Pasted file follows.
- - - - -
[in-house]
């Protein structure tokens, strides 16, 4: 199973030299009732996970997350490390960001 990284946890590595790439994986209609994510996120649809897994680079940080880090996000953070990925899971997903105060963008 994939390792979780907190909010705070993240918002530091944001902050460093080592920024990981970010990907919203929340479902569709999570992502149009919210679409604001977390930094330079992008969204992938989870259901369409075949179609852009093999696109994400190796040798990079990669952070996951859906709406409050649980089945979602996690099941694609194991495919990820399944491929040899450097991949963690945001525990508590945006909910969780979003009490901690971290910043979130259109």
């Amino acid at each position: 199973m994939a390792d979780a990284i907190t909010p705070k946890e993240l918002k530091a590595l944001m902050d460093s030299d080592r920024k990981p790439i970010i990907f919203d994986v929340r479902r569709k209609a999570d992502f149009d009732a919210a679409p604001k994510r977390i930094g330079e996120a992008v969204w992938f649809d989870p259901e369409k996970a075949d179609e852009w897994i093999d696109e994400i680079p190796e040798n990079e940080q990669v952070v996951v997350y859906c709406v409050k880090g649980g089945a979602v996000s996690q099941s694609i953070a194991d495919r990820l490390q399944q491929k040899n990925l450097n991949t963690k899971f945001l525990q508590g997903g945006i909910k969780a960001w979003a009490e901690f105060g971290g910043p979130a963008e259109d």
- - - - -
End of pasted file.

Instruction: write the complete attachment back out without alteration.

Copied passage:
[in-house]
């Protein structure tokens, strides 16, 4: 199973030299009732996970997350490390960001 990284946890590595790439994986209609994510996120649809897994680079940080880090996000953070990925899971997903105060963008 994939390792979780907190909010705070993240918002530091944001902050460093080592920024990981970010990907919203929340479902569709999570992502149009919210679409604001977390930094330079992008969204992938989870259901369409075949179609852009093999696109994400190796040798990079990669952070996951859906709406409050649980089945979602996690099941694609194991495919990820399944491929040899450097991949963690945001525990508590945006909910969780979003009490901690971290910043979130259109």
């Amino acid at each position: 199973m994939a390792d979780a990284i907190t909010p705070k946890e993240l918002k530091a590595l944001m902050d460093s030299d080592r920024k990981p790439i970010i990907f919203d994986v929340r479902r569709k209609a999570d992502f149009d009732a919210a679409p604001k994510r977390i930094g330079e996120a992008v969204w992938f649809d989870p259901e369409k996970a075949d179609e852009w897994i093999d696109e994400i680079p190796e040798n990079e940080q990669v952070v996951v997350y859906c709406v409050k880090g649980g089945a979602v996000s996690q099941s694609i953070a194991d495919r990820l490390q399944q491929k040899n990925l450097n991949t963690k899971f945001l525990q508590g997903g945006i909910k969780a960001w979003a009490e901690f105060g971290g910043p979130a963008e259109d």